Happy 25th Kensington

Discussion in 'Accreditation Discussions (RA, DETC, state approva' started by Guest, Aug 10, 2005.

  1. Guest

    Guest Guest

  2. Rich Douglas

    Rich Douglas Well-Known Member

    There was a time when Kensington and Pacific Western were two of the more prominent unaccredited DL schools around. But the elimination of the "Authorized" category in California ended that. Good thing.
  3. CalDog

    CalDog New Member

    Possibly out of date

    One of the ICBM pages about Kensington indicates that Kensington was "found in 1976" and is "nearing its 25th anniversary". This implies that the text was originally prepared circa 2000 or 2001.

    However, Kensington's Hawaii corporation was dissolved in October 2003. Does Kensington still exist anywhere else? Nobody is home at http://www.kensington.edu.

    There is currently a "Kensington College" in Santa Ana, California. The old Kensington University was also based in the greater Los Angeles area, in Glendale. The two schools may or may not be related; Kensington College looks like a legitimate, ACICS-accredited paralegal training program
    Last edited by a moderator: Aug 10, 2005
  4. nosborne48

    nosborne48 Well-Known Member

    "25 great years of providing....uh...uuuhhhh...ahem......hmmmm....ahhh..."

  5. Guest

    Guest Guest

    Kind of scary when you think about it!
  6. John Bear

    John Bear Senior Member

    Kensington was certainly a focal point of unaccredited university activity in California in the 1970s. It was started by attorney Fred Calabro who had been the attorney for California Western which became California Coast and, I believe, saw how well it was doing, and decided to do his own. Various people left Kensington to start Pacific Western, the University of Beverly Hills (once a major player), and Century. And then Ray Chasse left Pacific Western to start American Coastline and a bunch of others, and Richard Hoyer acquired American Coastline, and in marched the Liberians and the Spokane gang and Swift Eagle, and the rest is still-being-made history.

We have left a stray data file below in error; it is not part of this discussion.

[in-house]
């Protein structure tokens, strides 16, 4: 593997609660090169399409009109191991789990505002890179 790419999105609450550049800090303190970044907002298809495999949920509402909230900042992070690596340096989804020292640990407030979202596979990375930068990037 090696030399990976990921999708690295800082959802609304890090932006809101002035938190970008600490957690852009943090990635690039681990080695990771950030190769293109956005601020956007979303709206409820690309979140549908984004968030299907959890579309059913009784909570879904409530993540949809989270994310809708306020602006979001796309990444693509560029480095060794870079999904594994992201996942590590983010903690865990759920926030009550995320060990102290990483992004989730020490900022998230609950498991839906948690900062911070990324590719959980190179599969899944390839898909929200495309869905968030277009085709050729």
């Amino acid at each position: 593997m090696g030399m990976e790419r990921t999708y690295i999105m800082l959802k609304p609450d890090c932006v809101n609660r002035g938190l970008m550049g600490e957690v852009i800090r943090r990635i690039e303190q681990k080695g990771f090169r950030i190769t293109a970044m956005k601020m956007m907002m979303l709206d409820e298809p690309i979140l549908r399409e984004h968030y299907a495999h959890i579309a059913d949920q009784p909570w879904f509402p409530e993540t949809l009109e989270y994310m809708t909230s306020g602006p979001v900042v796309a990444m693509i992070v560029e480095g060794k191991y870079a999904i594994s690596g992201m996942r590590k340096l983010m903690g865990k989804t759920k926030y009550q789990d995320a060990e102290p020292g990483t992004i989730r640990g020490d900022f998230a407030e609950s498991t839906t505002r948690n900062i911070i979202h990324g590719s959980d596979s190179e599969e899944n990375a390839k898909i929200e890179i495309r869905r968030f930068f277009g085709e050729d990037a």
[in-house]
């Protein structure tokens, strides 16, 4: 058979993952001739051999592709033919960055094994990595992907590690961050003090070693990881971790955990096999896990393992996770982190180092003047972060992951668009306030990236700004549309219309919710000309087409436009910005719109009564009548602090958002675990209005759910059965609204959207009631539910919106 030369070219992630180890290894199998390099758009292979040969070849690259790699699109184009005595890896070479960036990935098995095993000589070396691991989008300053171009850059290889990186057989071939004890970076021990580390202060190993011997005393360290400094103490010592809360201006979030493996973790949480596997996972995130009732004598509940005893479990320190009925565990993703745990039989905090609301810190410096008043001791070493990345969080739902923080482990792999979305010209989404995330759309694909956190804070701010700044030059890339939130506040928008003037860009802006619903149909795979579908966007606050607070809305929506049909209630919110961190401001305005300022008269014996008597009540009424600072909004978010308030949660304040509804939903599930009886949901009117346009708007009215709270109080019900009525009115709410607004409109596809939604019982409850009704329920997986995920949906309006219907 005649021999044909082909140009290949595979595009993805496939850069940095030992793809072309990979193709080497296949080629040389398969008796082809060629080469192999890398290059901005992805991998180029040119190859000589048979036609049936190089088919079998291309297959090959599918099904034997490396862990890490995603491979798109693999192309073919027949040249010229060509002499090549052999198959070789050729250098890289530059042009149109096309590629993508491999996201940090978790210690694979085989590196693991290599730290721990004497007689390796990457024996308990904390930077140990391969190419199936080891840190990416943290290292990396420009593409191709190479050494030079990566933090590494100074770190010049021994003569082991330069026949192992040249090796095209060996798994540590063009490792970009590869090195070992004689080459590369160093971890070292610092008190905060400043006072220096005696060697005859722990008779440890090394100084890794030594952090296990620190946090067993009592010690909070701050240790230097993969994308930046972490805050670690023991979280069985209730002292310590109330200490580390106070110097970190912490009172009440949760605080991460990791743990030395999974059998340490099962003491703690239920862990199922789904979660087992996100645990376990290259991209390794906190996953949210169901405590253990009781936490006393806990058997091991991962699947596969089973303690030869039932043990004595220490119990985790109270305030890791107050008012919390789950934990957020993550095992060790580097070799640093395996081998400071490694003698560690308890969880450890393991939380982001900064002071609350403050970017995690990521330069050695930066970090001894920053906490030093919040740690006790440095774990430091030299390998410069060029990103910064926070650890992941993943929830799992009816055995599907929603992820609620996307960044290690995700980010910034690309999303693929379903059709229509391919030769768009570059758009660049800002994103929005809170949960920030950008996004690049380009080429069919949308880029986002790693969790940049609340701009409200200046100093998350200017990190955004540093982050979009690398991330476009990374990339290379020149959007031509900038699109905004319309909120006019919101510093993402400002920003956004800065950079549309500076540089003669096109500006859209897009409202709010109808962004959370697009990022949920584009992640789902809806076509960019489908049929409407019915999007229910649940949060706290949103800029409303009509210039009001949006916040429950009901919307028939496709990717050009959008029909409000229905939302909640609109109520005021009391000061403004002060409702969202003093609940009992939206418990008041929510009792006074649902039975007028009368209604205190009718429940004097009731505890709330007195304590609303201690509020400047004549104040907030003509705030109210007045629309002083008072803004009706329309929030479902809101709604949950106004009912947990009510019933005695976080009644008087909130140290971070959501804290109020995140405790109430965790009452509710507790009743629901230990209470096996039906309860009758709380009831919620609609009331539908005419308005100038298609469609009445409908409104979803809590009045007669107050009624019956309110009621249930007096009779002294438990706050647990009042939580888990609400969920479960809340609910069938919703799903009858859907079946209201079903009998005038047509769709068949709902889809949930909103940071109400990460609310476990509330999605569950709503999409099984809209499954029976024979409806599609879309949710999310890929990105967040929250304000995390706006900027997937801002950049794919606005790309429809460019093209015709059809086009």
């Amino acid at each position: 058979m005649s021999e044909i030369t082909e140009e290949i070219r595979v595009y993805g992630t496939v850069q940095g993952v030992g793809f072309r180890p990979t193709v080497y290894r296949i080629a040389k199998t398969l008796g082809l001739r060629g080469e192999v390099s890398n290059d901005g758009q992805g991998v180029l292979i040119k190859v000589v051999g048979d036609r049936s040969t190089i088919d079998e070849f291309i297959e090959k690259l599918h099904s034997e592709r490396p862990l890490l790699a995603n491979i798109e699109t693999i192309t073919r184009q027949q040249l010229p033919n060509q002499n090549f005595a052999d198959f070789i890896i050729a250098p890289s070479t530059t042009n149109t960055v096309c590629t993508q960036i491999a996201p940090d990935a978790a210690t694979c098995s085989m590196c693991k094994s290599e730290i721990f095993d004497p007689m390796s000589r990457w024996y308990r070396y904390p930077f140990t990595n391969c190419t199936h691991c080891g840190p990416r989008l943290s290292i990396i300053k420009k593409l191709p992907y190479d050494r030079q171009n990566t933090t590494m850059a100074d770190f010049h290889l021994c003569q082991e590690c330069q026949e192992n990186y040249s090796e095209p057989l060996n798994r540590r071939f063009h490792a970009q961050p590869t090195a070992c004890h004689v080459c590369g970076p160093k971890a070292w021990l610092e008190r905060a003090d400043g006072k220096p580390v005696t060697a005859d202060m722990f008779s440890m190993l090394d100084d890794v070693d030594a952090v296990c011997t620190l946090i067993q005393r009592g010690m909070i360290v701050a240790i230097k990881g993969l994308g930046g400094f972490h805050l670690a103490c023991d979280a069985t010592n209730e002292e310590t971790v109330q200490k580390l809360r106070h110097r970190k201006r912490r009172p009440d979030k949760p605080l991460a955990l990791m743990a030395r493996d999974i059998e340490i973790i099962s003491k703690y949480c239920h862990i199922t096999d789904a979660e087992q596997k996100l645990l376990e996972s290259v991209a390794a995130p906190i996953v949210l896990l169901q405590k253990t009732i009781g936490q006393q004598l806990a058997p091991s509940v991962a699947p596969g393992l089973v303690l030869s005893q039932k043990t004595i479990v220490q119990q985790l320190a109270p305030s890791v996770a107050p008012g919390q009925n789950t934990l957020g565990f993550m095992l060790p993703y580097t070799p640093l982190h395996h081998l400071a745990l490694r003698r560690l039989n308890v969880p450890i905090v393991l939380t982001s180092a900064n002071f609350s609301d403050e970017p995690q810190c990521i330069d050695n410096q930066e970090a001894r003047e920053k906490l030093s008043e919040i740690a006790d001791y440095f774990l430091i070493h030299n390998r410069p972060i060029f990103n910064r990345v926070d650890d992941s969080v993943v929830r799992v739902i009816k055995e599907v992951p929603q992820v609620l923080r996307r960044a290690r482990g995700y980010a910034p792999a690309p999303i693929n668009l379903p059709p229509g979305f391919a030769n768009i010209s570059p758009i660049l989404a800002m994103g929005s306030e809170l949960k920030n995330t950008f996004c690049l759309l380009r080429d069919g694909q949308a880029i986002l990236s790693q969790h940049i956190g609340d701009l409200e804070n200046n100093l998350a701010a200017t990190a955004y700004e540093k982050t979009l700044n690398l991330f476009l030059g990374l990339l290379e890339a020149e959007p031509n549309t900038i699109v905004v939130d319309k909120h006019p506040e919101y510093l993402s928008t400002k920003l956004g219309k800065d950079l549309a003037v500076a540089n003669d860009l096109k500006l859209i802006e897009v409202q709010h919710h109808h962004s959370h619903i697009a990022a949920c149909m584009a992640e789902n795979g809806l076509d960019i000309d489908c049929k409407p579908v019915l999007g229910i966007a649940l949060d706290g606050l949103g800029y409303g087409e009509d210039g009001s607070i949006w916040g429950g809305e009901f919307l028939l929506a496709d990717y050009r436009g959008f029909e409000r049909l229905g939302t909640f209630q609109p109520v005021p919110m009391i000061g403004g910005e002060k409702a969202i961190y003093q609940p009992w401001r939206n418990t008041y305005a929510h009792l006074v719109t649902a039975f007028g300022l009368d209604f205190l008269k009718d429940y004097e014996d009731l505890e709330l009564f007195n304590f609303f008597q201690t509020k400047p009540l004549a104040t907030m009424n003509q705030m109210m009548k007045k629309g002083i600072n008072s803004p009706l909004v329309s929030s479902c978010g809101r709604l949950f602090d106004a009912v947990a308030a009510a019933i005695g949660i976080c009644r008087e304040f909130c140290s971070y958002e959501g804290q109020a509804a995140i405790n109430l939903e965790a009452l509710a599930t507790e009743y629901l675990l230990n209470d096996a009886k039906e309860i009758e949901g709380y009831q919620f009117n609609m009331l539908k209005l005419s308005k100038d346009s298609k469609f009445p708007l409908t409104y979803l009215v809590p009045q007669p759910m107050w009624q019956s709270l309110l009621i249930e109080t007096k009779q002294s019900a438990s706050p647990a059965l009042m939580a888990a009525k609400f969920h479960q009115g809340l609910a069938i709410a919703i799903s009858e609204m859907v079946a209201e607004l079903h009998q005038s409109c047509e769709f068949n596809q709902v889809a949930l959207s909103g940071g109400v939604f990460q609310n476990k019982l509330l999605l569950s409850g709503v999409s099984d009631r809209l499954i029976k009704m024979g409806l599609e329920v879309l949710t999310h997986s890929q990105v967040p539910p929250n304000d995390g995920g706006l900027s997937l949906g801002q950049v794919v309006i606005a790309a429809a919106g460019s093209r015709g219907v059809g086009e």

John Bear
  7. Rich Douglas

    Rich Douglas Well-Known Member

    All of this because (a) California was extremely lenient in what was authorized to be a university, and (b) the accreditors were slow on the uptake regarding DL. Academics, for the most part, seemed to be a peripheral issue.

    (At Jamesville, though, this kind of thing passes for legitimate in this era, which is absurd. Making state authorization/approval/licensure the standard is the same as having no standard at all.)
  8. Guest

    Guest Guest

    "Making state authorization/approval/licensure the standard is the same as having no standard at all.)"

    Well said.
  9. Rich Douglas

    Rich Douglas Well-Known Member

    Heck, the Jamesville standard is even lower. Degrees from schools not legally entitled to award them are fine, too, as long as Jamesville says it's okay. And they do, even if the school has phony faculty, has nonexistent presence, has "moved" to different jurisdictions, where there is absolutely no evidence that a legitimate school is in operation--but much evidence to show an illegitimate one is--and has awarded degrees in fields not earned by the recipient (and not supervised by a reader not qualified in the field). That's okay, too, at Jamesville.:rolleyes:
    Last edited by a moderator: Aug 11, 2005
  10. Lerner

    Lerner Well-Known Member

    There are licensed and practicing JD's with Kensigton degrees.

    I never looked at than as diploma mill or degree mill, always was in my eyes an unaccredited school in USA.

    Timeas change and toda there is little or no justification to be unaccredited not if you atarted 25+ years ego.

  11. Guest

    Guest Guest

    Kind of scary when you think about it!
  12. Guest

    Guest Guest

    Dr. Bear:
    Thanks a lot various people!!! Thanks a whole lot!!

  13. Lajazz947